Stem cell activity declines with age, due in part to damage to these cells and their niches, but perhaps to a greater degree due to changes in the signaling environment resulting from rising levels of molecular damage and consequent dysfunction throughout the body. Not all of these signaling changes are obviously harmful; some are attempts to compensate. Some of those attempts produce benefits, slowing the overall pace of decline, but also unwanted side-effects. Researchers here note that the contents of extracellular vesicles released by cells change with age, and that hematopoietic stem cells react to vesicles from older individuals with signs of increased activity. This may compensate in part for a trajectory of declining integrity and activity, but it may also contribute to the risk of cancers and other immune dysfunction arising from the clonal expansion of mutations in hematopoietic cell populations.

Hematopoietic stem cells (HSCs) maintain balanced blood cell production in a process called hematopoiesis. As humans age, their HSCs acquire mutations that allow some HSCs to disproportionately contribute to normal blood production. This process, known as age-related clonal hematopoiesis, predisposes certain individuals to cancer, cardiovascular, and pulmonary pathologies. There is a growing body of evidence suggesting that factors outside cells, such as extracellular vesicles (EVs), contribute to the disruption of stem cell homeostasis during aging.

The present study demonstrates that healthy individuals maintain circulating EVs consistent in terms of size, particle concentration, and total protein per particle between 20-85 years of age. In contrast, blood EV protein profile composition changes over time in humans, and our in silico analyses, suggests that certain organs or cell types may be responsible for this change, by altering EV production and releasing EVs into the bloodstream. Most strikingly, the blood circulating EVs produced from middle and older-aged individuals stimulate HSC colony-forming ability in contrast to younger individuals and untreated controls.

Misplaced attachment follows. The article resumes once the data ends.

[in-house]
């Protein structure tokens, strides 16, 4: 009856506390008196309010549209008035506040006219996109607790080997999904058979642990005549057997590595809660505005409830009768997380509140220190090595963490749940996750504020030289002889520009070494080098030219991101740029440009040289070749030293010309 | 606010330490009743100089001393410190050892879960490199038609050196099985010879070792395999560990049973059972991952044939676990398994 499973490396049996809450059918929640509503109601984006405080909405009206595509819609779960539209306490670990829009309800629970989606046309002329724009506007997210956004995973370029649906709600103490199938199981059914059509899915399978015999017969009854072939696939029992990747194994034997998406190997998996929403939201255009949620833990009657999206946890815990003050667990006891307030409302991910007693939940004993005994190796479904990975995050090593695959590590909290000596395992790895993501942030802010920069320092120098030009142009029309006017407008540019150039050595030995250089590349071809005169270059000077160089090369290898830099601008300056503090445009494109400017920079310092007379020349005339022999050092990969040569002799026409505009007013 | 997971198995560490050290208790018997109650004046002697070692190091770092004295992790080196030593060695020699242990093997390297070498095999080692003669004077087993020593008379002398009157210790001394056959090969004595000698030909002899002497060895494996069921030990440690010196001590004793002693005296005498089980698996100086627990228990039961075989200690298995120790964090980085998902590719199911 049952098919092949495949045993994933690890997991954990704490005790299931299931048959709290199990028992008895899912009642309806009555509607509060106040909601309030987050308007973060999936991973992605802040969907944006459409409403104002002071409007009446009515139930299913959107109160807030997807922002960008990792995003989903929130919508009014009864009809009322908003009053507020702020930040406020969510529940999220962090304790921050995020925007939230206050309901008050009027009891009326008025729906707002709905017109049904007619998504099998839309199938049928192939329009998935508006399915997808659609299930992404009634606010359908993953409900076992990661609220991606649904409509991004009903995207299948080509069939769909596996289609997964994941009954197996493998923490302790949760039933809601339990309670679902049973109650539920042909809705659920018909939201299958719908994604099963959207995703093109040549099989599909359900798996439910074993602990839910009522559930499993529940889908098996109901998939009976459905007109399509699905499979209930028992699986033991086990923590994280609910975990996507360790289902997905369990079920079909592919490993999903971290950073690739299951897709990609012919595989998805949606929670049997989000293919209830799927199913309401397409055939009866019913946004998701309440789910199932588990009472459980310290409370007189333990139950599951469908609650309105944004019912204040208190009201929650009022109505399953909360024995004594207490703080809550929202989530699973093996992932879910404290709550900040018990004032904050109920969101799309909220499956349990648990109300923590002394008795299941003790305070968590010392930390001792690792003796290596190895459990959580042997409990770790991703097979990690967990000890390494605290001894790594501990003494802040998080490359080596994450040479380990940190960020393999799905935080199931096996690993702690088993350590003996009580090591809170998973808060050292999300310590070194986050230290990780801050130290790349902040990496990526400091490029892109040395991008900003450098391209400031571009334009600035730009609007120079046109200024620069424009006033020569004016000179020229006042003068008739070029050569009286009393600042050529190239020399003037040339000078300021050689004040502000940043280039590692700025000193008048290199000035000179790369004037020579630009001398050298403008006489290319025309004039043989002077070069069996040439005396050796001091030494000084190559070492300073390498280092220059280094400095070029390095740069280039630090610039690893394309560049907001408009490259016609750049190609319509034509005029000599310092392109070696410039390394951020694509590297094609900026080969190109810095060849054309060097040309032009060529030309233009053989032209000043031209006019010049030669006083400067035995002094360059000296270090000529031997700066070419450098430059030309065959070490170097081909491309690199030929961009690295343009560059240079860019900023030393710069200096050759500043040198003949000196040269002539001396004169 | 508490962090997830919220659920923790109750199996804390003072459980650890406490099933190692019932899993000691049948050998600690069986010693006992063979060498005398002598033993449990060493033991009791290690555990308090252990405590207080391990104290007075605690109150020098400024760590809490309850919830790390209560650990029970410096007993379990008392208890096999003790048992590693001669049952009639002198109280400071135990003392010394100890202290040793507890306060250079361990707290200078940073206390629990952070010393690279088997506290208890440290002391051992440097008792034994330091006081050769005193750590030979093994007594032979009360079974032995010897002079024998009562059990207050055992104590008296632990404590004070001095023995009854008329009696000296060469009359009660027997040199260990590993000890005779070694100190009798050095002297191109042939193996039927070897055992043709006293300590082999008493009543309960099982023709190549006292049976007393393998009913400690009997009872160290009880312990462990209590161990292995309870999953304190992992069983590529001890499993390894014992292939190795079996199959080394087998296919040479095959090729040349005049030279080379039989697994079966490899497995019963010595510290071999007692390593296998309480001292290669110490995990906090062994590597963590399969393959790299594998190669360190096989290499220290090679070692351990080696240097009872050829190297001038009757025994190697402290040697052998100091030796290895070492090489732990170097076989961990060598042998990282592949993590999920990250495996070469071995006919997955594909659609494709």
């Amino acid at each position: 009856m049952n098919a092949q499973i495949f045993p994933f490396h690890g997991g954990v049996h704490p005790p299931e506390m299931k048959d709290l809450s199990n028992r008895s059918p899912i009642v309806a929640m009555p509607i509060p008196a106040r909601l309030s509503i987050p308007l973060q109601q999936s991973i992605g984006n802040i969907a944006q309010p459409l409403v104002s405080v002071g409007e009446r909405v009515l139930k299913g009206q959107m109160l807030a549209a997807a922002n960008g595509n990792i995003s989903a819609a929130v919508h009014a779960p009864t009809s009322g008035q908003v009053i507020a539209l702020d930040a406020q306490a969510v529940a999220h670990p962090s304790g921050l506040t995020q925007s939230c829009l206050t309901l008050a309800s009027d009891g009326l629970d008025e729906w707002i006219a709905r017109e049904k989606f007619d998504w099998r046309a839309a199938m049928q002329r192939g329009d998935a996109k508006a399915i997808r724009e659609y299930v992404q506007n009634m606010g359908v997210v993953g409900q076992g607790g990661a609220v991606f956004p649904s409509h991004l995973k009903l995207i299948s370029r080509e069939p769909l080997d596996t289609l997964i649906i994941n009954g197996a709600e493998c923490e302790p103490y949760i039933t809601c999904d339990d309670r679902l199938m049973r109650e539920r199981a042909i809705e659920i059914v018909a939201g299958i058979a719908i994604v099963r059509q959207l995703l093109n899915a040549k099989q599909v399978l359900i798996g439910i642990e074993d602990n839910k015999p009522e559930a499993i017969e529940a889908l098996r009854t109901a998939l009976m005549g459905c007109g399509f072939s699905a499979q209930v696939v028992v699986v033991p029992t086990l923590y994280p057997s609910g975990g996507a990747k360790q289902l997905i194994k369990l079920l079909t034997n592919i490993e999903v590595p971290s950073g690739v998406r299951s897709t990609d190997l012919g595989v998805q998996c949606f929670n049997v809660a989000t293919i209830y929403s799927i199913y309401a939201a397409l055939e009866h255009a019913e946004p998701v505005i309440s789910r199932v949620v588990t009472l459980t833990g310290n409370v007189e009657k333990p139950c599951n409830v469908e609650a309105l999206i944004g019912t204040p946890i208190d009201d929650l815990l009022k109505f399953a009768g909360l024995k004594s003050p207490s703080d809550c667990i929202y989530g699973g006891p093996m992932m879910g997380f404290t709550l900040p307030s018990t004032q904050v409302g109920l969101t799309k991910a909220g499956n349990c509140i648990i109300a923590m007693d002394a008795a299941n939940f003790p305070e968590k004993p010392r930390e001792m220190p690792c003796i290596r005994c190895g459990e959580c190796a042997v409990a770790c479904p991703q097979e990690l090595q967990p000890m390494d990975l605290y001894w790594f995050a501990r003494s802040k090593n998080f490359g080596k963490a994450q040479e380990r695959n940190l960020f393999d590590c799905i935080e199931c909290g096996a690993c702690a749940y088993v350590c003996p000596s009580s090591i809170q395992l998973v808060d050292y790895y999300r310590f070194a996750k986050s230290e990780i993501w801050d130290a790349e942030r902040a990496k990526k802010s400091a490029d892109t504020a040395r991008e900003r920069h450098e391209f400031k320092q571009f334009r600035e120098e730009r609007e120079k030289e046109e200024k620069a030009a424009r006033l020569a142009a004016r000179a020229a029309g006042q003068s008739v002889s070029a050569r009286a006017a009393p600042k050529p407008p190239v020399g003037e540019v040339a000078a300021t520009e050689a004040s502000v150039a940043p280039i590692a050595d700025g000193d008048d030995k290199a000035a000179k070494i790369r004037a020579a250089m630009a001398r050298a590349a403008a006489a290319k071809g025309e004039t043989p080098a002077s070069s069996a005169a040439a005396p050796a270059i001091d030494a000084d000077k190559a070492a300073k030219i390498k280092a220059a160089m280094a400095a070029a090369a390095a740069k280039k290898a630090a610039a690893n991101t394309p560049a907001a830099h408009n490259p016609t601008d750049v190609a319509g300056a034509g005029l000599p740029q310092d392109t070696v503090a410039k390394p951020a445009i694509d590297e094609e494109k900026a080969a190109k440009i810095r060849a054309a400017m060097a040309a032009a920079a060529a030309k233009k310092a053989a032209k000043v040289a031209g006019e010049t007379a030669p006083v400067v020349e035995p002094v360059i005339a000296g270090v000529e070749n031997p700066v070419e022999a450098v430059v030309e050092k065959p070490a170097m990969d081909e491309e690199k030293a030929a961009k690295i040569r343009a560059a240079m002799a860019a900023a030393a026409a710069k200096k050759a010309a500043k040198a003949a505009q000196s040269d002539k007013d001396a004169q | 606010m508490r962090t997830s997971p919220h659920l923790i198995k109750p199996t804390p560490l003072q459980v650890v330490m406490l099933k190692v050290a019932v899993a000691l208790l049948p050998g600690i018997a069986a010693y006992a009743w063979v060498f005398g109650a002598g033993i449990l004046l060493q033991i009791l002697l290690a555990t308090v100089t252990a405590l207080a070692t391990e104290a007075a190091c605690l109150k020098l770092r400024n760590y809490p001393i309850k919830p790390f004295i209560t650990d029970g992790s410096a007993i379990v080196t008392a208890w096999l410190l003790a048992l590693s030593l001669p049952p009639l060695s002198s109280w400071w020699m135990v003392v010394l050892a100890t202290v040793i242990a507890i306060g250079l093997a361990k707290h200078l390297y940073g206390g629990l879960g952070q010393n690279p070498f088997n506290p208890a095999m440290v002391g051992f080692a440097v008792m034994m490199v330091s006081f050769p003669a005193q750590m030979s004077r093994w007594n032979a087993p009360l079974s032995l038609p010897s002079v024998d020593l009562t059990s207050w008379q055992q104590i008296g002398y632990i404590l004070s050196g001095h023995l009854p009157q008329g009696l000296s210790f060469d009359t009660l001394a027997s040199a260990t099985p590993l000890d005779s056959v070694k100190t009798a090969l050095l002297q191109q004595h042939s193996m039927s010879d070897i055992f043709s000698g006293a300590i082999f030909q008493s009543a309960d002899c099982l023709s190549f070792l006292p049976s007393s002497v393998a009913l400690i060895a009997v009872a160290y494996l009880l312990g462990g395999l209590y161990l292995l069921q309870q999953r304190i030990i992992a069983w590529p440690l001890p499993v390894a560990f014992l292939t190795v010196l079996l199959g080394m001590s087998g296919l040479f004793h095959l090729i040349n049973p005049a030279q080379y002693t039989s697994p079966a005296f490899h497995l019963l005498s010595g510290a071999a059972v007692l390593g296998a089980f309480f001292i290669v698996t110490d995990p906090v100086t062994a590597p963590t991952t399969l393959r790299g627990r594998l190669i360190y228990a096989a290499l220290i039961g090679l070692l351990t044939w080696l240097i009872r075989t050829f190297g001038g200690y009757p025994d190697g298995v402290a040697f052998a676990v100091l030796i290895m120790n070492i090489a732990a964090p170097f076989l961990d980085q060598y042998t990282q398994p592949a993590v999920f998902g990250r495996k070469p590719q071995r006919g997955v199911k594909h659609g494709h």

This work highlights that blood EVs impart important extracellular signals to HSCs as humans age. We posit that EVs may provide a compensatory stimulus that counter-balances a decrease in HSC functionality in individuals approaching middle-age. Current work is investigating how these activation signals, provided by the EVs, may impact the trajectory of expansion of mutations via clonal hematopoiesis, which may have profound implications in the development of hematological-based malignancies later in life. We demonstrate, for the first time a fundamental age-specific difference in blood EVs that specifically affects HSCs in individuals after 40 years of age, prior to the detection of classically defined clonal hematopoiesis.

H3K4me2 Regulates Recovery of Cell Function Following Repair of DNA Damage

Researchers here investigate the regulation of mechanisms governing restoration of cell function following DNA repair. They find that H3K4me2, an epigenetic modification of histone H3, is important, and suggest that this could be a target for slowing the impact of DNA damage on the progression of aging. It is interesting to read this work in the context of data from last year that indicates detrimental epigenetic change with age may be an unfortunate side-effect of the repair process for double-strand breaks in DNA. It seems likely that, in the years ahead, an arm of the longevity industry will arise focused on manipulating DNA repair and surrounding mechanisms via known points of regulation such as histone H3.

The genome in every human cell is damaged on a daily basis, for example in the skin by UV radiation from the sun. Damage to the DNA causes diseases such as cancer, influences development, and accelerates aging. Congenital malfunctions in DNA repair can lead to extremely accelerated aging in rare hereditary diseases. Therefore, preservation and reconstruction processes are particularly important to ensure development and to maintain tissue function. DNA is rolled up into structures called chromatin, wound around the histone packaging proteins like cables on cable drums. This packaging is regulated by methyl groups. Various proteins are responsible for placing methyl groups on histones or removing them. The number of groups on the packaging proteins affects the activity of genes and thus the protein production of the cell.